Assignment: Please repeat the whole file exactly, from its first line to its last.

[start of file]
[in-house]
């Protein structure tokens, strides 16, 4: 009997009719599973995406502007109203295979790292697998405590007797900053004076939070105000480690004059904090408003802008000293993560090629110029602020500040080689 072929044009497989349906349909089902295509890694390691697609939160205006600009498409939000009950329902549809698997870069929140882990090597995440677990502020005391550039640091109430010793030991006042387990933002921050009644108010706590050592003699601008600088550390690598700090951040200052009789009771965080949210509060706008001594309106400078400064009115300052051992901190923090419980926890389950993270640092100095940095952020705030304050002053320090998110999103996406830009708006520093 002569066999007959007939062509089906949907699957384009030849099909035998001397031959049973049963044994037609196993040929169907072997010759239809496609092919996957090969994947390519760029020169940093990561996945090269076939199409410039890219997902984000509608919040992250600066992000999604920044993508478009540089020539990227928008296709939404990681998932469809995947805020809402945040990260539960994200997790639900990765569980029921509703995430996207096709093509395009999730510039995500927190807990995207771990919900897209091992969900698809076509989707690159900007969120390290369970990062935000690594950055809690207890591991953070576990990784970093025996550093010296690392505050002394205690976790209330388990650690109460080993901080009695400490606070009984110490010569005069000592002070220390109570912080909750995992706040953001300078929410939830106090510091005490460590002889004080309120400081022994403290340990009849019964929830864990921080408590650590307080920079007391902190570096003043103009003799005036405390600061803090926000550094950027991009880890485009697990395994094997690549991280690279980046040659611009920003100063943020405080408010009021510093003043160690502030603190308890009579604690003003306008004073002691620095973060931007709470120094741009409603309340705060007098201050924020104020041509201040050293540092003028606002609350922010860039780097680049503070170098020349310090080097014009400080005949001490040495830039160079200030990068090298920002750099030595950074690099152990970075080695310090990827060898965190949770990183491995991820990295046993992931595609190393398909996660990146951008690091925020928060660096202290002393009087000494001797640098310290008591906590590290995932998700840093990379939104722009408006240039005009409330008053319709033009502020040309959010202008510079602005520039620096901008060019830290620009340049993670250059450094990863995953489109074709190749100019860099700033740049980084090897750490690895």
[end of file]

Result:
[in-house]
């Protein structure tokens, strides 16, 4: 009997009719599973995406502007109203295979790292697998405590007797900053004076939070105000480690004059904090408003802008000293993560090629110029602020500040080689 072929044009497989349906349909089902295509890694390691697609939160205006600009498409939000009950329902549809698997870069929140882990090597995440677990502020005391550039640091109430010793030991006042387990933002921050009644108010706590050592003699601008600088550390690598700090951040200052009789009771965080949210509060706008001594309106400078400064009115300052051992901190923090419980926890389950993270640092100095940095952020705030304050002053320090998110999103996406830009708006520093 002569066999007959007939062509089906949907699957384009030849099909035998001397031959049973049963044994037609196993040929169907072997010759239809496609092919996957090969994947390519760029020169940093990561996945090269076939199409410039890219997902984000509608919040992250600066992000999604920044993508478009540089020539990227928008296709939404990681998932469809995947805020809402945040990260539960994200997790639900990765569980029921509703995430996207096709093509395009999730510039995500927190807990995207771990919900897209091992969900698809076509989707690159900007969120390290369970990062935000690594950055809690207890591991953070576990990784970093025996550093010296690392505050002394205690976790209330388990650690109460080993901080009695400490606070009984110490010569005069000592002070220390109570912080909750995992706040953001300078929410939830106090510091005490460590002889004080309120400081022994403290340990009849019964929830864990921080408590650590307080920079007391902190570096003043103009003799005036405390600061803090926000550094950027991009880890485009697990395994094997690549991280690279980046040659611009920003100063943020405080408010009021510093003043160690502030603190308890009579604690003003306008004073002691620095973060931007709470120094741009409603309340705060007098201050924020104020041509201040050293540092003028606002609350922010860039780097680049503070170098020349310090080097014009400080005949001490040495830039160079200030990068090298920002750099030595950074690099152990970075080695310090990827060898965190949770990183491995991820990295046993992931595609190393398909996660990146951008690091925020928060660096202290002393009087000494001797640098310290008591906590590290995932998700840093990379939104722009408006240039005009409330008053319709033009502020040309959010202008510079602005520039620096901008060019830290620009340049993670250059450094990863995953489109074709190749100019860099700033740049980084090897750490690895």